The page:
Hughie (Jack Quaid) is such a normal kid that he sins of being a coward. He is the typical one who does not dare to ask for a salary increase even though he deserves it and who prefers to go unnoticed. But one day he’s out on the street with his girlfriend and, wham, she explodes like a bag of blood and guts because she’s run over by one of the trendy superheroes, the speedy A-Train (Jessie Usher), who was running on the asphalt. Then he lets himself be convinced by Butcher (Karl Urban), a guy who tries to uncover the corrupt reality of superheroes who dominate justice, the economy and the media. This is the unusual starting point of The Boys, the series with which Amazon Prime Video has just taken the summer series scene and that adapts the comic by Garth Ennis and Darick Robertson.
The Boys stands out from the current superhero cinema with a presentation of characters where men and women with superpowers are anything but heroic and in many cases directly villains, and the real (anti) heroes are those who try to fight them. This is why it works. The caped characters look like superheroes, they speak in public like superheroes but they are moral corruption with a nice wrapping.
Eric Kripke’s series, in fact, proposes a multiple criticism. The dependence of the United States on the arms industry is denounced, contributing to the warlike climate due to economic interests. Talk about the privatization of armed conflicts with these caped mercenaries. Denounce a capitalist system that turns something that should be pure (doing good) into a simple marketing maneuver: here is fantastic Eric Moriarty as Starlight, the naive superheroine who joins the Seven with the best of intentions and on her first day of work already is the victim of sexual harassment by one of the alleged colleagues. And I would say that what works best is this reading of superheroes as a critique of today’s society’s entertainment star system, also because a server spends all day reading (and writing) about entertainment.
It is inevitable to see these heroes called Homelander (Anthony Starr) or The Deep (Chace Crawford), their reconversion into amusement parks, stuffed animals and promotions in cereal boxes and think about the empire that Disne and has ridden around princesses, now superheroes and also the characters of Star Wars. It is inevitable to see A-Train visit a teenager with cancer for contractual obligations (with the ubiquitous cameras, of course) and think about the visits that Hollywood actors (especially those of Marvel) make to hospitals only when they are promotional. from a movie. It is inevitable to realize a reality: celebrities, like these superheroes, no matter what they do, they survive the scandal, either because the truth is hidden from the public, because the public is stupid or because they orchestrate millionaire image washes.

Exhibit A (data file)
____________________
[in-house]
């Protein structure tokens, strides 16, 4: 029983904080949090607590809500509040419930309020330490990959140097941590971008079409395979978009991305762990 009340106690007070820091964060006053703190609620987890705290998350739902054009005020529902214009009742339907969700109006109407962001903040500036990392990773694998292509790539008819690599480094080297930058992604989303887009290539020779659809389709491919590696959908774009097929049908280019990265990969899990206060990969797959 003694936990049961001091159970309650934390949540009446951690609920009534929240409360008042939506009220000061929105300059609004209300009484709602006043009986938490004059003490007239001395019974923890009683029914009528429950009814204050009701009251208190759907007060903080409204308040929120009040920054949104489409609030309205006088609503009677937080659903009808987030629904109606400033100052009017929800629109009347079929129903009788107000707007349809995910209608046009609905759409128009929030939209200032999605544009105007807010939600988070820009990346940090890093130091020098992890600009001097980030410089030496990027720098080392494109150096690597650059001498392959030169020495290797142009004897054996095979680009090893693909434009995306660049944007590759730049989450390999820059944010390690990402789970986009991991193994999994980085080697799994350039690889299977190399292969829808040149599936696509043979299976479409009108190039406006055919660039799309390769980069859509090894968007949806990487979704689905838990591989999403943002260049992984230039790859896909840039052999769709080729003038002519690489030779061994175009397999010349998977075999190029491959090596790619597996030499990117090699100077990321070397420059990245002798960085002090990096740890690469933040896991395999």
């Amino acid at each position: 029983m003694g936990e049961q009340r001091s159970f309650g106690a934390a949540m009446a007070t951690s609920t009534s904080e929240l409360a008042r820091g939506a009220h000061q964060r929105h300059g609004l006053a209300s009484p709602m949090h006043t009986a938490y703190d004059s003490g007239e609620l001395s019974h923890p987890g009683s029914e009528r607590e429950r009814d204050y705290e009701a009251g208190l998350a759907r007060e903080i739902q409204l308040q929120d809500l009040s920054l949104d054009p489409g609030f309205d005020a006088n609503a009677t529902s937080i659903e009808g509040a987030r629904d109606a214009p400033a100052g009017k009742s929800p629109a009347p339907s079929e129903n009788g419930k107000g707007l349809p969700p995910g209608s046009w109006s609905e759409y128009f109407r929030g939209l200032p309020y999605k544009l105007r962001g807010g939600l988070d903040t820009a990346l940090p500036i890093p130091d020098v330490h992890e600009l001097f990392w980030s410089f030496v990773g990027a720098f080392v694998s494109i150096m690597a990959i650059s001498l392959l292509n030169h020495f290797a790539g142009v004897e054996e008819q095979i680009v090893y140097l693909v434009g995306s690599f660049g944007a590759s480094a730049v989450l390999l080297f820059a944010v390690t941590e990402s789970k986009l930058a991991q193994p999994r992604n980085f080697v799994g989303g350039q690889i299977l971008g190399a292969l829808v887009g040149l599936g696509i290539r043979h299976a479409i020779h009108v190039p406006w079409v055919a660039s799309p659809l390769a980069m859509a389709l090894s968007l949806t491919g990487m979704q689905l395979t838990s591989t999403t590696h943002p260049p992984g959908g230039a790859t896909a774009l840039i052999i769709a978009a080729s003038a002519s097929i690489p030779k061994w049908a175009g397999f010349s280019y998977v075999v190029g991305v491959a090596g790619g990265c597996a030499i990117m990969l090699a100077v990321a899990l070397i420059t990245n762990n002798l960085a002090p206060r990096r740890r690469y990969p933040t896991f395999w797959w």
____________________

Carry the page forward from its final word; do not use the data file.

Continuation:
All this criticism works, moreover, by the work of Dan Trachtenberg (10 Cloverfield Lane) as director. Lays the aesthetic foundations of The Boys As a superhero production and, when the budget does not allow to introduce too many visual effects and focuses on the more mundane side, it does not lose the visual invoice that takes you into that world of superheroes to the highest bidder. AND Eric Kripke, until now an irregular television scriptwriter (Supernatural, Revolution, Timeless), find the tone between action, superhero and black humor.
If Amazon wanted to storm the summer after La casa de papel and Stranger things triumphed on the rival platform, they have achieved their moment of glory “
You only need a couple of shots of Homelander, for example, to understand the disturbing moral corruption that hides the cape (made in the colors of the American flag), you only need a few minutes of Starlight to want to hug her for having grown up with a mother who only I wanted to exploit her as a star (she represents the actresses who install Hollywood before their time and are eaten by wolves), You only need to see a couple of interactions between Butcher and Hughie to understand that this is a rude festival with a beastly road ahead for the harmless widower.
If Amazon Prime Video wanted to storm the summer, at least now that The Paper House and Stranger Things have already had their moment of glory on Netflix, they have the right proposal.
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The series with which Amazon has just assaulted the summer Syrian scene